Riedel’s ominous prediction about India will likely trigger a reactionary response from Pakistan: “As America draws down in Afghanistan, India will inevitably play a larger role in Afghanistan. It already is constructing Afghan-Iran-India transportation links designed to isolate Pakistan”.

Meanwhile, India too has gone to the polls. Pakistan, already apprehensive after the Afghan election, has misgivings about India’s next “ruler”, the BJP’s Narendra Modi, who may not turn out to be a statesman like Atal Bihari Vajpayee and miss the nuance contained in Pakistan’s easy equation with “Hindu” leaders, starting with Morarji Desai, who got along with Pakistan’s “Islamic” general, Zia-ul-Haq, like a house on fire. The BJP sees validation of its Hindutva in the Muslim hegemony in Pakistan where ideology forces non-Muslims to live like half-citizens.

Fahmida Riaz, the rebellious Pakistani poet who spent seven years in Indian exile, wrote her famous poem on BJP-ruled India: “Tum Bilkul Hum Jaisay Niklay (You turned out to be just like us).”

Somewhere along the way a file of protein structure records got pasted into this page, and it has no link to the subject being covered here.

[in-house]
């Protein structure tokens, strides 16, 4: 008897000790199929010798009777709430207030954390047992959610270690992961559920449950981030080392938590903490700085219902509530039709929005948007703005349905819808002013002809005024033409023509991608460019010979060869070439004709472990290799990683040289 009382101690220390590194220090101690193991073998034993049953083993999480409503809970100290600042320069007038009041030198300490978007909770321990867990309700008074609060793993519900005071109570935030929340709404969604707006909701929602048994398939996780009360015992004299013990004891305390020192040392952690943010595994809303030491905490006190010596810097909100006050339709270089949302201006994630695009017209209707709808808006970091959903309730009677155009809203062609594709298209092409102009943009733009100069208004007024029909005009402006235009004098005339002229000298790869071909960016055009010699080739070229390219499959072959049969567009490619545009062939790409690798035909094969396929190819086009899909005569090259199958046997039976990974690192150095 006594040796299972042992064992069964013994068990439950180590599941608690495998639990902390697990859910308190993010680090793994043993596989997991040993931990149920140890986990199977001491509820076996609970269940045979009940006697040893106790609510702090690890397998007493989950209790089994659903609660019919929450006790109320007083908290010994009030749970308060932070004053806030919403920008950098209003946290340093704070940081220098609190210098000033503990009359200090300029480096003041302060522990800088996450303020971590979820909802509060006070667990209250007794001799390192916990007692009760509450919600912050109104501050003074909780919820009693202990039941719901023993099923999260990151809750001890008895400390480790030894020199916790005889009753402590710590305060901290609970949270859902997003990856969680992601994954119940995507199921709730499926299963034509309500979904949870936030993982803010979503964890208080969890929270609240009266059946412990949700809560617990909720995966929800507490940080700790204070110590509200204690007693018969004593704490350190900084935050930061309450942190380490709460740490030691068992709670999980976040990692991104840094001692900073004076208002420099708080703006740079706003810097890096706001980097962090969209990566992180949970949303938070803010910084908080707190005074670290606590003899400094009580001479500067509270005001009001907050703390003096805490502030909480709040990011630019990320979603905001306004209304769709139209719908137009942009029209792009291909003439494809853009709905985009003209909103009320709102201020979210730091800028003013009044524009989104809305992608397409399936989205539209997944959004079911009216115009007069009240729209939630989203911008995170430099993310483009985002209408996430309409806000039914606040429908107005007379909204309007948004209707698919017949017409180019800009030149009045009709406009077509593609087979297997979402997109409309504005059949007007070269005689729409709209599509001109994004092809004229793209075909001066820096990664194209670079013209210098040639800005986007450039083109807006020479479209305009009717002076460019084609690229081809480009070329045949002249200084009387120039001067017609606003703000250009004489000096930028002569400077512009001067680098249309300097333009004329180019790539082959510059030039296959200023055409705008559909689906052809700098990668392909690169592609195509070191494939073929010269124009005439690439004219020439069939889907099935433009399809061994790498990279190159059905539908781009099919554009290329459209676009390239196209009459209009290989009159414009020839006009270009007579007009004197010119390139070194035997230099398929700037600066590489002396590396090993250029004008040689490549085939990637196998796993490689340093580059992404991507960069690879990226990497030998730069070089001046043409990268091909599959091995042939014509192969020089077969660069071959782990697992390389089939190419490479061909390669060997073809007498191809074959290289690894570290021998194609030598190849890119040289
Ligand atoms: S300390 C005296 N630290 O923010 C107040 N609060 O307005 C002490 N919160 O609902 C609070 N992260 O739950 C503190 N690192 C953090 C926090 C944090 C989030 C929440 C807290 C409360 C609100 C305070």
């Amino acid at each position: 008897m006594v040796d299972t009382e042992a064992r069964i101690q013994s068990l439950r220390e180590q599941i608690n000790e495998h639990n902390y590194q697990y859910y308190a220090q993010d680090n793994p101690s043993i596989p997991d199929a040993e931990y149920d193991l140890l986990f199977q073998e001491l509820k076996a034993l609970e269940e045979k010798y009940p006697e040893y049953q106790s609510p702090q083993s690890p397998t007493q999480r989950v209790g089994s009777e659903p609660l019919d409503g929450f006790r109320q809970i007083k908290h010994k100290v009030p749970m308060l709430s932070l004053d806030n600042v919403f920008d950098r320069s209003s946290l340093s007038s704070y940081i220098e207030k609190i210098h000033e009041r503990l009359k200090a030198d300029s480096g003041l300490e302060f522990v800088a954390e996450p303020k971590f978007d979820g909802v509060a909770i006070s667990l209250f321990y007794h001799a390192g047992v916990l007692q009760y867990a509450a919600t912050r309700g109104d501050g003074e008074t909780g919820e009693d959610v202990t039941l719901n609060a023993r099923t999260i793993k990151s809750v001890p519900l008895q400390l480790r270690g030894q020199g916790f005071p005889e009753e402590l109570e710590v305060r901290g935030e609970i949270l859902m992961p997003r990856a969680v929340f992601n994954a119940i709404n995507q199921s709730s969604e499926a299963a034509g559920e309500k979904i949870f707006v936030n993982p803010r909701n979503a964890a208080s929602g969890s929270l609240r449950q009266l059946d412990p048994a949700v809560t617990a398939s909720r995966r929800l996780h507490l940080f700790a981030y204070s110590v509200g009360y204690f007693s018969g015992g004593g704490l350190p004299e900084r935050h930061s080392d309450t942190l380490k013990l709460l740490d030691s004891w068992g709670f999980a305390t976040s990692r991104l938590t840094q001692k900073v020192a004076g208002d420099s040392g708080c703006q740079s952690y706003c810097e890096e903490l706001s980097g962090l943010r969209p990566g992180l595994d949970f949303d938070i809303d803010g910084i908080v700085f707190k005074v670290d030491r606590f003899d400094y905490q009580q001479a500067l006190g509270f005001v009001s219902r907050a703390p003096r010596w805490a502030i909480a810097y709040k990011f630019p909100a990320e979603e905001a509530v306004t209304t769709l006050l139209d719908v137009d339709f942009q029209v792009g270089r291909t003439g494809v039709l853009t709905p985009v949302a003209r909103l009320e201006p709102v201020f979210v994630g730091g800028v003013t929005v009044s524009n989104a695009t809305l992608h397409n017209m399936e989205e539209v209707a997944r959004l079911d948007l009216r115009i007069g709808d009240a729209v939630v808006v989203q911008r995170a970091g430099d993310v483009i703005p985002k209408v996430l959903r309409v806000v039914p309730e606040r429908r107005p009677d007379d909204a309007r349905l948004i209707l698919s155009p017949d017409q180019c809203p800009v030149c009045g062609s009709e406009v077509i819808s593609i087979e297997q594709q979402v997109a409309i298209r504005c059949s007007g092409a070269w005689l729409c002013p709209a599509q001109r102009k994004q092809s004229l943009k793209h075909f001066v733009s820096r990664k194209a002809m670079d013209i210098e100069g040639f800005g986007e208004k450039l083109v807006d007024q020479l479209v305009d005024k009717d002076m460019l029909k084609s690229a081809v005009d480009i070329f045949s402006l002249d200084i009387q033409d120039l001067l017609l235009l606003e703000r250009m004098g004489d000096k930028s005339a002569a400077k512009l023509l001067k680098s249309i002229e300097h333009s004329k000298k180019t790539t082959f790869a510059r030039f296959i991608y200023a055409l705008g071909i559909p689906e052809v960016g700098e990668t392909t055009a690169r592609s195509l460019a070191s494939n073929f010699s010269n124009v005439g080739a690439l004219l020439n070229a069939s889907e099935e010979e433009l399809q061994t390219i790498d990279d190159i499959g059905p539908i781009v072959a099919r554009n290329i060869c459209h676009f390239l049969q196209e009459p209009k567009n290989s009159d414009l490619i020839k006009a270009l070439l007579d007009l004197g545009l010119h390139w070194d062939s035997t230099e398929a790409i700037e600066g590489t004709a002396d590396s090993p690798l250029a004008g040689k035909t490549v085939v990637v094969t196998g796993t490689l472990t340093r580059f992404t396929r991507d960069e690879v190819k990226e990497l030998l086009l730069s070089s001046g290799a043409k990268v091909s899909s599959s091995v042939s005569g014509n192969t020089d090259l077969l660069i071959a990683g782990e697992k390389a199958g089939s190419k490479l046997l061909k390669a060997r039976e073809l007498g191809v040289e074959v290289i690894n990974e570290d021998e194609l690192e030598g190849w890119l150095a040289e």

Will Modi see this subtle “meeting of the Hindu and Muslim minds” on how the modern state should be run; or will he go on squeezing the lemon of Indian rage at the 2008 Mumbai attacks by Pakistani terrorists? In Pakistan, Prime Minister Nawaz Sharif is getting into trouble with the Pakistan army and the non-state actors by pursuing free trade with India too enthusiastically. Will Modi help him out by overtly reaching some kind of mutual adjustment on Afghanistan?

Is Modi really an “economic animal” as some people impressed with his “Gujarat example” think he is? Anyone in South Asia who thinks “economics” and throws away the blindfolds of nationalism will take Afghanistan as a starting point for the restructuring of the region as a zone of free movement of goods, capital and people. It was not possible after 1947; it is possible today, without destroying the nation-state.

The writer is consulting editor, ‘Newsweek Pakistan’